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 image: Louboutin

image: Louboutin

Imagine being able to shop for “nude” undergarments, hosiery, and even garments and shoes, in a hue that perfectly matches your skin tone. Heist Studios wants to make that a reality. The London-based bodywear brand launched The Nude Project this past month, an initiative aimed at creating “a totally inclusive” nude palette, to help make that possible. 

The project, according to Heist’s founder, Edzard van der Wyck, 35 (who founded London-based Heist after his wife complained of a lack of luxury hosiery brands offering comfort and style), started with a simple inquiry: If cosmetic brands offer more than forty shades of foundation, then why are there so few shades of “nude” in fashion?

This question spawned The Nude Project, in which van der Wyck and his team have set out to create a palette based on participants’ photographs of themselves submitted as part of project (per Heist, the photos are not stored). The palette will, in turn, inform a “much larger range of nude tights,” which Heist says are slated for retail in 2018.

While the project – and its most immediate result, a more inclusive selection of hosiery from Heist – stands to help the company and its Italian-made tights make a name for itself in the industry, the impact of the project will, ideally, extend beyond Heist. In what is being likened to “a broader study on diversity,” Heist will make The Nude Project’s palette available to the fashion industry at large, in hopes that it will encourage brands “to open their product ranges and cater to a more ethnically diverse population.”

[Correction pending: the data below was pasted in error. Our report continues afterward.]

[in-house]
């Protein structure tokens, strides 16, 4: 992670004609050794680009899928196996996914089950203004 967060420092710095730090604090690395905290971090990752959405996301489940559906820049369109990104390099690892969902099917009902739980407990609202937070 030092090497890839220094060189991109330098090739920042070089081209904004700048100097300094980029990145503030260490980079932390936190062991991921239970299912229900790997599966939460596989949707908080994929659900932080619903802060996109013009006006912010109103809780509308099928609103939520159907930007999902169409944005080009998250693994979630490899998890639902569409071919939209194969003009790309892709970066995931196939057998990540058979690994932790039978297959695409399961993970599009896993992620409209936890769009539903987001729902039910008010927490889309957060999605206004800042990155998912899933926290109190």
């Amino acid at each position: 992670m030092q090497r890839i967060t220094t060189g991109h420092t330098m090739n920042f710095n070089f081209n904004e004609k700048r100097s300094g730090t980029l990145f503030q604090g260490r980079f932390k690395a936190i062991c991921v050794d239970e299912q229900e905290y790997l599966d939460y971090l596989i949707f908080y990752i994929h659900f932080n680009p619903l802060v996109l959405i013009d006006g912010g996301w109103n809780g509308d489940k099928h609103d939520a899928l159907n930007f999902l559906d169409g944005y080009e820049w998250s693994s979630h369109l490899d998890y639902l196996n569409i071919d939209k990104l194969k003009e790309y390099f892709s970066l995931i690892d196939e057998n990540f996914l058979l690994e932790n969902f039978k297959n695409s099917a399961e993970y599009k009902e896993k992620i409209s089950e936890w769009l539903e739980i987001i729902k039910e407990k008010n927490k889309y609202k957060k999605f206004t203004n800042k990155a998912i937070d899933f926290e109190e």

The premise upon which Heist’s project is based is something that at least a couple of other brands have begun toying with. For instance, Bianca Miller, another London-based entrepreneur, began selling a line of nude tights that comes in 45 different shades. She launched her eponymous label in 2014.

But maybe most well-known is Christian Louboutin’s Nude collection. The Paris-based footwear brand first launched a range of nude patent shoes, in 2013, in an attempt to “celebrate the beauty of different skin tones.” Since then, Louboutin has continued to build on this collection, adding more colors in 2015, then even more in 2016 – for a total of 7 shades. All the while, it has supplemented the collection with new silhouettes. As of now, there are 4 different styles, ranging from ballet-like flats to Louboutin’s trademark sky-high stilettos.

As for whether this means that “fashion industry [is] finally waking up to the fact that humans come in all colors,” as the Financial Times’ Jo Ellison questioned recently, that is a difficult question to answer. However, given the rise of niche brands in just about every corner of the fashion industry, which are improving upon the standard offerings of existing products and services, it is becoming increasingly difficult for established brands to merely sit by and watch, instead of actively engaging – when it comes to diversity in terms of sizing, color, and other design elements.  

Moreover, why would brands not want to serve more people with their products and do so in an enhanced way? As Ellison noted, “The imperative of diversity aside, it simply makes good business sense.”

It will be interesting to see what brands – if any – will want to get their hands on Heist’s palette come 2018.